Certified Strength and Conditioning Specialist (CSCS) Certification review!
The CSCS certification is regarded as the most advanced certification in the industry. This is a higher level you can achieve in the personal training industry. The information contained in the certification is more focused on advanced techniques for training athletes. Their main goal is peak athletic performance. People that try to obtain it usually have a goal of working with college athletes or professional athletes. The biggest difference between the CSCS program and other programs is that it requires a four-year degree. The earliest you can take this test is in your last semester. Other certifying agencies only require a high school diploma.
Certified Strength and Conditioning Specialist general information:
There are two options for taking the test. There is a paper/pencil exam as well as a computer-based exam. The pencil/paper exam is offered at hundreds of locations around the world. As long as the NSCA has approved your prerequisites your results will be mailed to you between six and eight weeks after the exam date. Their computer exams are located in various H&R Block offices. After registering for the exam you must take the test within 120 days. You can only take the test after they have approved your prerequisites. The good thing about the computer exam is that you get your scores upon completion. Just like the regular NSCA certification, there are two different prices for the test. If you are a NSCA member the paper exam costs $260. The retest fee is $210. For nonmembers the paper exam cost $395 with a $345 retest fee. The computer-based versions are a little bit more expensive. Members pay $310 with a retest fee of $260. Nonmembers pay $445 with a retest fee of $395. These are the highest retest fees of any certification. You may take the test and an unlimited amount of times but you must wait 90 days between tests.
There are two difficult portions to the test. The first part is about ‘scientific foundations’. There are 90 questions in the scientific foundations section. You will have one and a half hours to complete it. The scientific foundations exam is approximately 70% exercise science-based and 30% nutrition based. The second part of the overall test is the practical and applied section. This is a longer test. You will have two and half hours to complete it. There are 110 multiple-choice questions. This test is broken down into four sections including: exercise technique (36%), program design (36%), organization/administration (10%) and fitness evaluation testing (18%).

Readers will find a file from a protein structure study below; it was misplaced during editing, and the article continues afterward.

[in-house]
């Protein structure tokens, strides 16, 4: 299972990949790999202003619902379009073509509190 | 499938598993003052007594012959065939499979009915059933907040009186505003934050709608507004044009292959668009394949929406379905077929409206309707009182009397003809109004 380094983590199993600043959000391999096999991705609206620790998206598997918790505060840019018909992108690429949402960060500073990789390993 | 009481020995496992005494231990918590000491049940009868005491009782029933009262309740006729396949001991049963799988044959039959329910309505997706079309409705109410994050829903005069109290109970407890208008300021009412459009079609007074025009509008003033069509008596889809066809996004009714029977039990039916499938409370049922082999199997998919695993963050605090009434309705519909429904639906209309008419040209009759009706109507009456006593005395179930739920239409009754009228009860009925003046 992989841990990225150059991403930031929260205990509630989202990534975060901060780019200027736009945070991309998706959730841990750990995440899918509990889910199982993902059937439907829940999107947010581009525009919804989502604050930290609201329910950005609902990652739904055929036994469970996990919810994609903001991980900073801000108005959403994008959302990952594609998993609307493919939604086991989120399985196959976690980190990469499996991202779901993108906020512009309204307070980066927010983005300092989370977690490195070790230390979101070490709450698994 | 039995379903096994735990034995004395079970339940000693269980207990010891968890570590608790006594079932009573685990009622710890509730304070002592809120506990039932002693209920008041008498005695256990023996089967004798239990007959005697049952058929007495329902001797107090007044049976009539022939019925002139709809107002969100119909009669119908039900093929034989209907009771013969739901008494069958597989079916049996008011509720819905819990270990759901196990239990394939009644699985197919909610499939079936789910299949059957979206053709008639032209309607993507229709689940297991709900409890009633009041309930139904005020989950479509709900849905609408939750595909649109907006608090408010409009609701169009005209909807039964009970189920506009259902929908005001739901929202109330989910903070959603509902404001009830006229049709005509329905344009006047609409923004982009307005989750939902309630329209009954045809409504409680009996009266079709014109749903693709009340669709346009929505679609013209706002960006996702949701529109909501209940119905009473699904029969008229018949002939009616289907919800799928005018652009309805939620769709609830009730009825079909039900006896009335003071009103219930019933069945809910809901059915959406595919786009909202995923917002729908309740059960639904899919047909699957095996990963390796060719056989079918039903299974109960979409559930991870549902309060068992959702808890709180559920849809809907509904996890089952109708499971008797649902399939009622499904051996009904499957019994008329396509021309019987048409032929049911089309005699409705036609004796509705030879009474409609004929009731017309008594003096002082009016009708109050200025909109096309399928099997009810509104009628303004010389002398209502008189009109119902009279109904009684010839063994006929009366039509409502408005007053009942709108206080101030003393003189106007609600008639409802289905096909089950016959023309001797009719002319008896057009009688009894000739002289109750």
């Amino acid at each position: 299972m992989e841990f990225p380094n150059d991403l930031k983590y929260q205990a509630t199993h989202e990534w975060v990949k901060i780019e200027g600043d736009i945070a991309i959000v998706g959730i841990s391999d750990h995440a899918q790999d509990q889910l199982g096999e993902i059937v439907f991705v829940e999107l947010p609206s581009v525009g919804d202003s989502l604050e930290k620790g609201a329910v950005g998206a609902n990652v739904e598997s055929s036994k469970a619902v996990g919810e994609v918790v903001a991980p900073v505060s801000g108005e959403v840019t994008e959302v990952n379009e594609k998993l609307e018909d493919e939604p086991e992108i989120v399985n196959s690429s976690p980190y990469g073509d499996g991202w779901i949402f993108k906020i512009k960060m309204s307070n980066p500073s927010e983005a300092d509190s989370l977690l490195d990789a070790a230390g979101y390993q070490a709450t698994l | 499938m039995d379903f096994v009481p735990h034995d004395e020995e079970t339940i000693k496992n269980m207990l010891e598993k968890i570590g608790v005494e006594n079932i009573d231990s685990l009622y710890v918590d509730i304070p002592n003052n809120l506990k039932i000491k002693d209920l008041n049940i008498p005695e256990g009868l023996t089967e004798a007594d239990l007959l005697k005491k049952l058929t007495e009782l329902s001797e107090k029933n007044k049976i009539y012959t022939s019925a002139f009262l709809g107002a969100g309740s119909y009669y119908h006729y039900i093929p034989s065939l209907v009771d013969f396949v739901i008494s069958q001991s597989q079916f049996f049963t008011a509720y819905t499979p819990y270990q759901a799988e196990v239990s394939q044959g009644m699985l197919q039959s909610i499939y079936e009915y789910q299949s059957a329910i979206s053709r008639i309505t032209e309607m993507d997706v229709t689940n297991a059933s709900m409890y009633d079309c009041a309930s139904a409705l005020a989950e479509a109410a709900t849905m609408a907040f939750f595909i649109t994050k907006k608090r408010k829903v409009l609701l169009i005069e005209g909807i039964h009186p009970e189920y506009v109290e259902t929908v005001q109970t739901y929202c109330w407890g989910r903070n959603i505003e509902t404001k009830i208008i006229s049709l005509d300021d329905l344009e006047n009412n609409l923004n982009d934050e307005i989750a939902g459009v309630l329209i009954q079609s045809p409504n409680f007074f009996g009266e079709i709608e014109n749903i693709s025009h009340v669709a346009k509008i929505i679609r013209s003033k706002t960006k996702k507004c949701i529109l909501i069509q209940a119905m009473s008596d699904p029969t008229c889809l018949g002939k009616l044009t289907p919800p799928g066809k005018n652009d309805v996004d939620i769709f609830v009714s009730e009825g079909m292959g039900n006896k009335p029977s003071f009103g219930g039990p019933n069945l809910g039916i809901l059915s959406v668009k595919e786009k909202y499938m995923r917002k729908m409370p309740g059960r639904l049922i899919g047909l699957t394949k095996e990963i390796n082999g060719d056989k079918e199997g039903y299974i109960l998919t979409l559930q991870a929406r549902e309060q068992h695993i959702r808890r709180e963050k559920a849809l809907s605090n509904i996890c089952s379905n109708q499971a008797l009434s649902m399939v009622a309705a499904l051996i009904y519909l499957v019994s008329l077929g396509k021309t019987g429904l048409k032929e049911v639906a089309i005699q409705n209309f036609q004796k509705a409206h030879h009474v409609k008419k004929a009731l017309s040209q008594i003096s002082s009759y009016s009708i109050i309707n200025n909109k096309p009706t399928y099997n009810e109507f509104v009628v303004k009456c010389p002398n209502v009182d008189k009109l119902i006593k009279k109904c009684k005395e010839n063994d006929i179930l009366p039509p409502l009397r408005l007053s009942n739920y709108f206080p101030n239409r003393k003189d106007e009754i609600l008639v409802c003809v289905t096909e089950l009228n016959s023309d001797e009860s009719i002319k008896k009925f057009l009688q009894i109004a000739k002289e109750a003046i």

It is hard to recommend the best strategy to prepare for the CSCS exam. Most other certification agencies offer a textbook that is tailored specifically to their certification exam. The CSCS is different because most people taking it are straight out of college with a degree in Exercise Science. These people are very familiar with anatomy, exercise physiology, biomechanics and have much hands-on experience with program design. There are a few textbooks that NSCA recommends studying on their website. One of the textbooks is ‘Essentials of Strength Training and Conditioning’. This is actually one of the textbooks I used in my senior year at Sonoma State. This book is large and dense with information. If you don’t know where to start studying I recommend getting familiar with that textbook!
The NSCA is trying to weed out unqualified people from taking their CSCS exam by having a prerequisites of a four-year degree. The biggest problem I have about this prerequisite is that you no longer need a degree in a health-related field to be eligible for the CSCS. People coming from a business, economics or social science background will have as much experience as a high school graduate in regards to health and fitness. The NSCA used to require a kinesiology or health-related degree. I do not know why they changed that. Even though the CSCS is still one of the toughest and most impressive certifications, it still pales in comparison to the knowledge obtained through a degree in Exercise Science. Letting anybody with a college degree be eligible for the Certified Strength and Conditioning Specialist waters down the value of it. As of 2014 I believe that NASM’s PES certification is just as good in terms of training athletes. But you will still have the potential to make more money by holding this cert or NASM’s PES compared to holding just one general certification. If you want to check out my list of certifications that do not require a four-year degree scope it out here! Some of the other great certifications include NASM, ACE and ACSM! Also make sure to check out my VS section where I compare each top cert head to head! And please share this if it was helpful using the sharebar on the left Let me know what all of you beautiful people think in the comments, I’ll see you there!
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